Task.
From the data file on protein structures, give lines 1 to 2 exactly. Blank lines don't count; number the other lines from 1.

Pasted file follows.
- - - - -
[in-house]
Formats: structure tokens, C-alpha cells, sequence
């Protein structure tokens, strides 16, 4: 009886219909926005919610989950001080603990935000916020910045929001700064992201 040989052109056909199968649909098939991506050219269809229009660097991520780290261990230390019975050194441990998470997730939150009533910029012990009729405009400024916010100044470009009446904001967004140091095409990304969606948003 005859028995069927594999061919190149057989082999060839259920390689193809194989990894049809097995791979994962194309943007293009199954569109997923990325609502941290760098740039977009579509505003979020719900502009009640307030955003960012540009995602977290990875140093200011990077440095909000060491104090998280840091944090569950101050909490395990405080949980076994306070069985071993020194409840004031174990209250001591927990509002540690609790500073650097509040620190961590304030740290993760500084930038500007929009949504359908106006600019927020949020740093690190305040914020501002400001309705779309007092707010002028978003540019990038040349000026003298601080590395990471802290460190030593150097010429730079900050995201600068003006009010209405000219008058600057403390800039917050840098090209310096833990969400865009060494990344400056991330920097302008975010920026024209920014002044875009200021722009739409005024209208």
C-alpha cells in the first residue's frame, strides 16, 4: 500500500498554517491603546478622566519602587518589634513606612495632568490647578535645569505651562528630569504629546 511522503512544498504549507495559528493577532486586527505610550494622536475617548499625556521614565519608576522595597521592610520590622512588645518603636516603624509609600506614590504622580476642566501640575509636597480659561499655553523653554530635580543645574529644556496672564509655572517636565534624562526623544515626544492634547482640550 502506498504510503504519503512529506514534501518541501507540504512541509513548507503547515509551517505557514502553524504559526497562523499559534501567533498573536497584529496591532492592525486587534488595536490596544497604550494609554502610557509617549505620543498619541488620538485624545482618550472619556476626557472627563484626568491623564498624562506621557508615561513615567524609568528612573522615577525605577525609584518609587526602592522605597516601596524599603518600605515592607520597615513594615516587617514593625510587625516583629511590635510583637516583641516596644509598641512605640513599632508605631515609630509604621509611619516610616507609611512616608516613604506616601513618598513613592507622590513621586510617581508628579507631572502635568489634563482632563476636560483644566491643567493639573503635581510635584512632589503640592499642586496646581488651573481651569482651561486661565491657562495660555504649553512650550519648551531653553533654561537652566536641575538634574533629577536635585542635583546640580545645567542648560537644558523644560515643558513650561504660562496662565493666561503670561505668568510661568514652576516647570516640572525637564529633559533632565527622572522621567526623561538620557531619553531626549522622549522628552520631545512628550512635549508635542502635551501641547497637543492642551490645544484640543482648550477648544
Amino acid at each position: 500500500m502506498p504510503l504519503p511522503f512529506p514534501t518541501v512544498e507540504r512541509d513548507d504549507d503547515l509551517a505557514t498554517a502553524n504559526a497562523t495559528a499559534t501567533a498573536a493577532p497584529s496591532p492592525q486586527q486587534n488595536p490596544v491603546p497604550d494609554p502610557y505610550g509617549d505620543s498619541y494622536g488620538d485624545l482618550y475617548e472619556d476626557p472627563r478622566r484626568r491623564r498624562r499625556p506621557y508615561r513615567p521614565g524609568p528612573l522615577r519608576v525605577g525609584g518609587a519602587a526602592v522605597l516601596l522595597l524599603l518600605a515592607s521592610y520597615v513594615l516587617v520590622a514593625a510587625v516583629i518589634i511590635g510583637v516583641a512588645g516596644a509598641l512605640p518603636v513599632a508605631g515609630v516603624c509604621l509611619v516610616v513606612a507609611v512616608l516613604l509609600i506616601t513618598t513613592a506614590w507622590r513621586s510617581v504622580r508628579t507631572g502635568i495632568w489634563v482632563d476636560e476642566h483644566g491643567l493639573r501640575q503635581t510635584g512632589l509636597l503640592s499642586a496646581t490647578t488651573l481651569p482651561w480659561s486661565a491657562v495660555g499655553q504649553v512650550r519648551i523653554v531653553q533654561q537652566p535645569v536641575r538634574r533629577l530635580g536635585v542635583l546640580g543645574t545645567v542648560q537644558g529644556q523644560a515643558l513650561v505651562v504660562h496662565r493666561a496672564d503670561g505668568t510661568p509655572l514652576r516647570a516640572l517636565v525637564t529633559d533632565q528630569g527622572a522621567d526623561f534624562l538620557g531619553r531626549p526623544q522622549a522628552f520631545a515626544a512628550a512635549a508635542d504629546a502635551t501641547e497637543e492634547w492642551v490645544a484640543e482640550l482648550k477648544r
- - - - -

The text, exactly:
[in-house]
Formats: structure tokens, C-alpha cells, sequence